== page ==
Do you really need an AR-15? For some people, it’s just fun to fire off an AR-15. I begrudge no one that fun. You’re at the range. It’s just cool. I get it. But maybe, because it’s also the weapon of choice for virtually every school massacre, to have that fun you need to do a background check not just for institutionalization or felony records but something a bit more thorough-going to know you’re not someone with all the markers of a mass shooter. Or maybe you can have it and fire it as often as you want but you need to leave it in a locker at the range. These changes would be a bit of a pain for enthusiasts. But changing mores about drunken driving also made social drinking a bit more difficult. You have to think through how you’re getting home if you’re going to go out and have more than a couple drinks. Does your spouse or partner not drink? Do you have a designated driver? Public transportation? It’s a bit of a pain. We’ve decided this pain is more than worth it. The ability to drink in any way or to any extent at any time is not an absolute value.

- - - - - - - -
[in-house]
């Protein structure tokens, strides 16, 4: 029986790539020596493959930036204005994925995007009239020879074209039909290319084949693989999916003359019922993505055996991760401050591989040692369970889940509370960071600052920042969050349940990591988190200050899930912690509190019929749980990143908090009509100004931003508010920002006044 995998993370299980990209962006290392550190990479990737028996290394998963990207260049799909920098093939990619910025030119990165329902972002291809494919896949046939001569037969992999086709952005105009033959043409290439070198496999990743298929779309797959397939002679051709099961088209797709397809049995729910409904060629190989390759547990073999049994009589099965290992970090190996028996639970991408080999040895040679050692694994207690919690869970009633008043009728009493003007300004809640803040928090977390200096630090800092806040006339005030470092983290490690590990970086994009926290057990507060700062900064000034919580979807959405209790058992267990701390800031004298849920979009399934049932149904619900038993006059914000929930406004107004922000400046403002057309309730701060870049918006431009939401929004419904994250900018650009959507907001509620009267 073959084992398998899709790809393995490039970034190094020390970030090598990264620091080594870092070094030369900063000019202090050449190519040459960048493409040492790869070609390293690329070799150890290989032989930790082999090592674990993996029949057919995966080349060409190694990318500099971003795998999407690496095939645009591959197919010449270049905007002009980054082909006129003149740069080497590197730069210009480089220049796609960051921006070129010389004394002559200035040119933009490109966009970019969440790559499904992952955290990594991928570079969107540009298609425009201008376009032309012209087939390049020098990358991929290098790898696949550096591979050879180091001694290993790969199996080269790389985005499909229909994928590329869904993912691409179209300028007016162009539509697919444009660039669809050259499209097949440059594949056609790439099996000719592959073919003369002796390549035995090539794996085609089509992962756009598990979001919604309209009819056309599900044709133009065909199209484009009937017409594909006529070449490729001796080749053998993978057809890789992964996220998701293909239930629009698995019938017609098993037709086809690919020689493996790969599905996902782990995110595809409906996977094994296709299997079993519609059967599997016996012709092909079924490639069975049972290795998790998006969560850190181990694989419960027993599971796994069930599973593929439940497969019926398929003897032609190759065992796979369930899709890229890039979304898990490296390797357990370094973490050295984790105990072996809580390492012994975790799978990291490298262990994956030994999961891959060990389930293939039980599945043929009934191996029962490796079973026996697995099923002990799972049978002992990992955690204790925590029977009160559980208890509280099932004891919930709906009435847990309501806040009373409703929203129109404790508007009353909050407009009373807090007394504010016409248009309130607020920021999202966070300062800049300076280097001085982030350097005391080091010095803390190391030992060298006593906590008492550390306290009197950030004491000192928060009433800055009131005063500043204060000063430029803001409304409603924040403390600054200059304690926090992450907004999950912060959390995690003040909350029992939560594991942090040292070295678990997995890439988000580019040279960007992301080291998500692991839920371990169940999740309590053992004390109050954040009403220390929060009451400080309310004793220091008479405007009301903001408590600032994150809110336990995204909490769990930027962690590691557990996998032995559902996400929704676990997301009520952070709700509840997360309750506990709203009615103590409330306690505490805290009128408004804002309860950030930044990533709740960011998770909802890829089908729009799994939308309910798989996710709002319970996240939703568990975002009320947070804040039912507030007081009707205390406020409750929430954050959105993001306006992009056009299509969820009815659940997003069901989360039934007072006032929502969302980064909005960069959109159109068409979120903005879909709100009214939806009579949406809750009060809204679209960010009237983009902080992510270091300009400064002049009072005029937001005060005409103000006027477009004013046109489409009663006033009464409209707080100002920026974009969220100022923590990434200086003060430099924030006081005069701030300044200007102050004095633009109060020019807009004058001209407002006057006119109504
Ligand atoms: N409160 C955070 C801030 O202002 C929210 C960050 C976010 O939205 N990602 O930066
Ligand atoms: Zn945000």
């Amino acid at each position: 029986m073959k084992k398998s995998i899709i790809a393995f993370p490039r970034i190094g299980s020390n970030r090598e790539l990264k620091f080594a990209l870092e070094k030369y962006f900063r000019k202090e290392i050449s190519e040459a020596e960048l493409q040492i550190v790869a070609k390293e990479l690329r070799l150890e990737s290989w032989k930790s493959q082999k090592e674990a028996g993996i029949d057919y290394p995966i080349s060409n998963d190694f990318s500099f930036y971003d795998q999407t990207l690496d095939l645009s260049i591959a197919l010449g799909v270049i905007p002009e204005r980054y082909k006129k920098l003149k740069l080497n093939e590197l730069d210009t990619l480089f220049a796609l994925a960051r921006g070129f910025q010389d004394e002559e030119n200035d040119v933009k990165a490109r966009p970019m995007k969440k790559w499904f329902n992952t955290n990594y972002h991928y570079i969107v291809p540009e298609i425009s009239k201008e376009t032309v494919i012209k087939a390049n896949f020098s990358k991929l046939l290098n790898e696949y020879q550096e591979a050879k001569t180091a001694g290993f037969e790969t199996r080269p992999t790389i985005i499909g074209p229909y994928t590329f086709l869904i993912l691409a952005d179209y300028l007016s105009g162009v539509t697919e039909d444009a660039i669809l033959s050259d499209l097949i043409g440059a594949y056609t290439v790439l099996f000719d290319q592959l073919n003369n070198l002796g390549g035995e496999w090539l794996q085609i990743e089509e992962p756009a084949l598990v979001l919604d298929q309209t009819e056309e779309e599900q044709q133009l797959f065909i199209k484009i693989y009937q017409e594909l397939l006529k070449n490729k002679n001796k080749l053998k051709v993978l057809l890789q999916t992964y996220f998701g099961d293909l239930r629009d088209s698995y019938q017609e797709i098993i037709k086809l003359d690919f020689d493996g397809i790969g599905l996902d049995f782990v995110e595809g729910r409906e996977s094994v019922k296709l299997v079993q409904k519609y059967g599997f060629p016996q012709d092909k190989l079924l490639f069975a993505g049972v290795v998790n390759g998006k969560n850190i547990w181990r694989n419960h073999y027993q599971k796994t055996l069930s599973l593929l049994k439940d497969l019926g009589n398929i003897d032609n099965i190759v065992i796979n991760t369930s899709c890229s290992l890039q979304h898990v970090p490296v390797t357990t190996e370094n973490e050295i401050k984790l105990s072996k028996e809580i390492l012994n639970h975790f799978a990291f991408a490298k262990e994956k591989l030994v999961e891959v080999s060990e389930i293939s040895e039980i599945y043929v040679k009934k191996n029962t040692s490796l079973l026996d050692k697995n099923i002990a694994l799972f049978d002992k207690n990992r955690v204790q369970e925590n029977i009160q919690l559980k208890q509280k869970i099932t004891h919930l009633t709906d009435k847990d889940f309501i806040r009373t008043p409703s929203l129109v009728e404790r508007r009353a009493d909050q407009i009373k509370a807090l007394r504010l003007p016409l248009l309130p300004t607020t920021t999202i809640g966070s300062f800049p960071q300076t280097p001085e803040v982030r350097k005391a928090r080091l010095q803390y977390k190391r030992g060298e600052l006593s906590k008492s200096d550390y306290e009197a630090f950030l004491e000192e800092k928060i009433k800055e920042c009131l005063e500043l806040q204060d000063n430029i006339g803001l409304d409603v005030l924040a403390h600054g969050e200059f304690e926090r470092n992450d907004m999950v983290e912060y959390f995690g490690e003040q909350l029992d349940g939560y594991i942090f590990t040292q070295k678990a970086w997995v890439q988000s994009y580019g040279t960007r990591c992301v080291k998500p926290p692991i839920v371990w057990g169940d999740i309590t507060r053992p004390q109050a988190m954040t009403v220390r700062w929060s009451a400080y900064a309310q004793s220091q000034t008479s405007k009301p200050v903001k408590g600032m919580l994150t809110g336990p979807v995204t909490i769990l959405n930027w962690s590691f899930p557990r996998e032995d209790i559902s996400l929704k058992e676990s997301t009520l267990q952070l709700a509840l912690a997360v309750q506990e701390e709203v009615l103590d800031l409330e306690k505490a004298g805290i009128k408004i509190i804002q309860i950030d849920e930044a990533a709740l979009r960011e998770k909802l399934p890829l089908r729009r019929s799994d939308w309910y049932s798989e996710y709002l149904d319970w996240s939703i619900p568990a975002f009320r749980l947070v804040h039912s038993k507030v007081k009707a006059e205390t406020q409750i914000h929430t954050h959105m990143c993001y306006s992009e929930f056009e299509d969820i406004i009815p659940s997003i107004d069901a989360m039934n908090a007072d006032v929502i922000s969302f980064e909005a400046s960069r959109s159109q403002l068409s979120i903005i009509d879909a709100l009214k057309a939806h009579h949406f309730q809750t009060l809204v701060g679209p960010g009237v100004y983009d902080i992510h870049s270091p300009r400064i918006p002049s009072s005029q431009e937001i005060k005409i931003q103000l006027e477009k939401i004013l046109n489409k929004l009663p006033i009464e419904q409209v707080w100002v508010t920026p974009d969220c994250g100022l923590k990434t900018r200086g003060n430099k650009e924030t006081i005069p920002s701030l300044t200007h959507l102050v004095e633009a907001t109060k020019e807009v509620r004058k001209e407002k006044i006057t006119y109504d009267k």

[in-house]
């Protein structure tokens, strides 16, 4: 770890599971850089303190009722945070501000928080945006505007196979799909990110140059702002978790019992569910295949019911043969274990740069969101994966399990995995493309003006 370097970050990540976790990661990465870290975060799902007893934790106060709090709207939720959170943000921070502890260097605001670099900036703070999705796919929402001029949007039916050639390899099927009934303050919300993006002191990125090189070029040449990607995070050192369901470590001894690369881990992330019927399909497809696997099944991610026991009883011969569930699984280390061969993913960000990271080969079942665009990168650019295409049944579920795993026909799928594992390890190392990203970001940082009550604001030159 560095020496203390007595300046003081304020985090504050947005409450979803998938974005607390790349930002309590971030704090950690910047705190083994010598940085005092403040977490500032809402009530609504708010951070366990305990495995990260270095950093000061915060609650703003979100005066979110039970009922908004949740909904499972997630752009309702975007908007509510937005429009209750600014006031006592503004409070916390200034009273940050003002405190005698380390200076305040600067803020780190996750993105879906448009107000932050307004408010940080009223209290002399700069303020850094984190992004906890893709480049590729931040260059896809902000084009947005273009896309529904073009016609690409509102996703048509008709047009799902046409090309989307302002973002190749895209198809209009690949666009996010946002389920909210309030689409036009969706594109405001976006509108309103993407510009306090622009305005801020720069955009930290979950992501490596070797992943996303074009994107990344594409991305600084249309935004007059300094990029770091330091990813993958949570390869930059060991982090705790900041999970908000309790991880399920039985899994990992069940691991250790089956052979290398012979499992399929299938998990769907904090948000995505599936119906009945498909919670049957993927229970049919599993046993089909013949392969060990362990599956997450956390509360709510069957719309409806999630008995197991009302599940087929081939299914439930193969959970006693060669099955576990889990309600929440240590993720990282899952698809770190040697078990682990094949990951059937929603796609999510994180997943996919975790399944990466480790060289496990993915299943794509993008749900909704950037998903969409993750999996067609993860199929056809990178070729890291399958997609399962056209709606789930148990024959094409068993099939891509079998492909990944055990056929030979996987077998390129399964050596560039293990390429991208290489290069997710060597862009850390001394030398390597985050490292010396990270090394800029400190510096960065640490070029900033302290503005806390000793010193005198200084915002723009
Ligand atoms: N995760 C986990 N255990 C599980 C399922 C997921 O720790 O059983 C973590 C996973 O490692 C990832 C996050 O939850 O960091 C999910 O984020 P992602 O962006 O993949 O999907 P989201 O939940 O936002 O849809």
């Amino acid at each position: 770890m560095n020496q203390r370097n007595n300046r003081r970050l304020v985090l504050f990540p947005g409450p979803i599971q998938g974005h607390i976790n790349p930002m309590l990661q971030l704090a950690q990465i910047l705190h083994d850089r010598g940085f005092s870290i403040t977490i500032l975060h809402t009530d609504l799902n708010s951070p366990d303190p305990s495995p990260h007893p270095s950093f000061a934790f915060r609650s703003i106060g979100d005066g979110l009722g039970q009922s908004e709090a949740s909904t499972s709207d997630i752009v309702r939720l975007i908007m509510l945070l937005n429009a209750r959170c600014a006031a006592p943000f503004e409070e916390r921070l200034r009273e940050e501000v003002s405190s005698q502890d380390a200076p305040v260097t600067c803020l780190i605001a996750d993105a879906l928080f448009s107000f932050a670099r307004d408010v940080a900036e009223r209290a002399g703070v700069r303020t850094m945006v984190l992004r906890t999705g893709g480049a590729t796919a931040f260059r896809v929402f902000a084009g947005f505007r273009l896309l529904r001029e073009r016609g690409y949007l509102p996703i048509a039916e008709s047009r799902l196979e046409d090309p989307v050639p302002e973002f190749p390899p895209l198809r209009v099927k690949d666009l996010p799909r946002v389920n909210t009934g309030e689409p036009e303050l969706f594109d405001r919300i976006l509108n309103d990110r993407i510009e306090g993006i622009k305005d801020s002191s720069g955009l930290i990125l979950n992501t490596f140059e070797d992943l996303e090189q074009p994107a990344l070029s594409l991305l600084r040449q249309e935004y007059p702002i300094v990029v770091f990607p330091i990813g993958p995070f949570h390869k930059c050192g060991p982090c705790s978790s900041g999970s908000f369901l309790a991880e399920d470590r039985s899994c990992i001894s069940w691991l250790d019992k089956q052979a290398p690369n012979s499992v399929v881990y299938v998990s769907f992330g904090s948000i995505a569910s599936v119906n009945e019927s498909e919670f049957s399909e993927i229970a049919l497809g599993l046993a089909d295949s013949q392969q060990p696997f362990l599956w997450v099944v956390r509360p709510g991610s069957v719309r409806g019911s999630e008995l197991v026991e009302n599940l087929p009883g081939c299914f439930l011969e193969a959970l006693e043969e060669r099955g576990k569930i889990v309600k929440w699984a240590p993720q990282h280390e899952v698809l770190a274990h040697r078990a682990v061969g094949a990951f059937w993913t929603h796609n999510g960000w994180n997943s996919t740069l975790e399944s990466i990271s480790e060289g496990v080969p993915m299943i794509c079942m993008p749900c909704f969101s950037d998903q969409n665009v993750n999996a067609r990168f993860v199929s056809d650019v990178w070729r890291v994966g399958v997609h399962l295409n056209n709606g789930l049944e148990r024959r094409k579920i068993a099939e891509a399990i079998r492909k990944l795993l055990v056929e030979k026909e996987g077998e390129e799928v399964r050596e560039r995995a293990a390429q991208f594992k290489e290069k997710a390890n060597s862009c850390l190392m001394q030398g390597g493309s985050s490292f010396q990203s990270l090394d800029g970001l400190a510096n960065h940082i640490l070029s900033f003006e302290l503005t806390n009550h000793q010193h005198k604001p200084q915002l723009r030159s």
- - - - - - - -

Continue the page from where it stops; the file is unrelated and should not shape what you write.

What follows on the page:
The specific reforms are beside the point for these purposes. The point is the need for and public agreement to some balancing, some inconveniences and impediments to total freedom to do anything with guns up to the doorstep of a felony or a massacre. Until we do this, not only do we not have any of even the most basic reforms which could begin to make it a little harder to commit massacres, we also collectively send a signal as a society. Guns are not only potentially fatal as tools. They are all powerful totems. They are untouchable. They reduce adults who promise to spare no exertion to protect the country from various public or domestic threats to be reduced to the gibberish and nonsense of “thoughts and prayers.” Nothing is a deeper testament to the cultural power and invincibility of the gun in our society. And it is that power which is at the heart of the massacre spectacle – the desire and all-consuming need and drive to destroy lives including your own indiscriminately in a final burst of total power. Our collective impotence not only sharpens that weapon, that symbol for the perpetrators of the actual massacres. It also gives sanction for all the precursor behavior (the gun nut who is stockpiling AR-15s and ammo but never actually kills anyone).

The reforms are critical. And more of them than are even close to the current debate will be required. But the core of the culture of massacre is equally driven by the social sickness of inaction itself. It is the ultimate validation of the power of the gun that is at the heart of the sick social disease. Until we recognize that the collective message of the power and singular importance of guns is at the heart of the gun massacre scourge, we’ll never be rid of it.

My current Facebook status is, "Have we all forgotten that, at its core, the NRA is a trade association?" And one with questionable sources of funds at that.